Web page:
We all go through our share of ups and downs in life. One of the most famous examples of a “down” is the male midlife crisis. Whether you believe that the midlife crisis is psychological, physical or a problem with modern society, the fact is that a large number of men must deal with this issue.
As a doctor, I know that a midlife crisis can cause not only mental and emotional struggle, but real physical symptoms that must be addressed. Some men experience fatigue, loss of energy or sexual dysfunction as they approach midlife. It is important to understand the causes and symptoms of male midlife crisis so you can face this life challenge head-on.
What is Midlife Crisis?
On the surface, the theory behind midlife crisis is easy to grasp: as we age, we become increasingly aware of our own mortality, so we start feeling or behaving differently. However, a midlife crisis is not simply about wishing we were young again. By midlife, many men feel weighted down by life’s burdens, such as providing for a family and sustaining a career. In fact, men who base their identity on one area of their life, like their jobs or their virility, are more likely to experience a midlife crisis.
Another reason for midlife crisis is the realization that old expectations or fantasies about life are not going to come true. Maybe you had always envisioned yourself starting your own business, yet by midlife you finally see that your life has gone in a different direction. Sometimes, unresolved emotional issues come to the forefront at midlife and must be dealt with. If you have been avoiding your personal emotional baggage for years, it may be time to address your feelings in order to move forward.
All of this may sound purely psychological, but I assure you that a midlife crisis can also be physical in origin. Beginning in your late 20s, testosterone gradually decreases, sometimes causing decreased sex drive or erectile dysfunction. In addition, there is an increase in sex hormone binding globulin, a protein that impairs the body’s ability to use testosterone.
Another piece of the puzzle is related to changes in sleep. As men move into midlife, they start to sleep more lightly, spending less time in a state of deep sleep. This can lead to weight gain, fatigue and irritability because the body is unable to make enough of the hormones required for energy and optimal functioning.
Real Solutions for Men
Feeling your age and resolving emotional issues is difficult enough without the added worry of sexual dysfunction. See your doctor to rule out other health problems that may be contributing to dysfunction. You can take action by trying many testosterone-boosting natural supplements designed to increase virility, energy and hormone levels. Look for formulas with vitamin B12, zinc, gingko biloba and ginseng. To increase blood flow, supplements containing either L-arginine and Citrulline may be useful. Other ingredients to look for are Tribulus Terrestris a sex-related hormone, and Macuna Puriens (L-Dopa) an herb derived from a Brazilian plant known to have stimulant properties.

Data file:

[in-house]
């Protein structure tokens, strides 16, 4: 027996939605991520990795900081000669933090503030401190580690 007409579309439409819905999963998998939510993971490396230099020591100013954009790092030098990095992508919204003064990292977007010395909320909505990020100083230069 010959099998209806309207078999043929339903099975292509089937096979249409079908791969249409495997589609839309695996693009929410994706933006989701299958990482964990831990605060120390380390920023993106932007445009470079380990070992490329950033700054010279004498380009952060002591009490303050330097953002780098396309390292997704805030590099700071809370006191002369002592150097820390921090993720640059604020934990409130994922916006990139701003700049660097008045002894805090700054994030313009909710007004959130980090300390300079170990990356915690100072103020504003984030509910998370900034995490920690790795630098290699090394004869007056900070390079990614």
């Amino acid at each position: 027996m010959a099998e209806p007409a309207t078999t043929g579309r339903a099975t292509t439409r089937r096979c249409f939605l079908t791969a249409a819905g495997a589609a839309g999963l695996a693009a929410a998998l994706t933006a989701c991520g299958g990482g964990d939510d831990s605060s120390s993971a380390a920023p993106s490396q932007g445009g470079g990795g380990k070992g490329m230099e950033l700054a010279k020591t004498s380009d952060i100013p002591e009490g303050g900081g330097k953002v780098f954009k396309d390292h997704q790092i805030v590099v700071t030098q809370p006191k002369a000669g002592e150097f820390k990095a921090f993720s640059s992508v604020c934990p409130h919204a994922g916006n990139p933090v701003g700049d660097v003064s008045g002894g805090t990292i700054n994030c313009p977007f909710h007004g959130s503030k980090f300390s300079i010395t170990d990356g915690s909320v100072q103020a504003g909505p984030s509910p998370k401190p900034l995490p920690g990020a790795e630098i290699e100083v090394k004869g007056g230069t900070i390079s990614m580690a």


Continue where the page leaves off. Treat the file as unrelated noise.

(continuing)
Quality sleep is important for men undergoing the physical changes of midlife. Minerals like magnesium and herbs like passion flower extract and valerian are effective sleep aids. Other ways to encourage deep sleep are to get plenty of exercise and avoid stimulants like coffee several hours before bed.
Managing stress will help you sleep easier, as well as reduce symptoms like irritability and fatigue. A daily B-complex vitamin can reduce stress, and minerals like selenium and chromium can boost energy. St. John’s Wort is a potent herb that has been shown to lessen feelings of anxiety, apathy and despair.
In addition to the natural remedies above, never underestimate the power of trying something new. If your life has always revolved around your job, learn to delegate and make time for other activities you enjoy, like sports, music or travel. Learning a new hobby or meeting new people can refresh your perspective when life seems like a hassle.
Finally, the ability to stay positive and acknowledge difficult emotions has gotten many of my patients through midlife crises. Focusing on all the things you have to look forward to can make your current problems feel far less daunting.
Mark Rosenberg, M.D.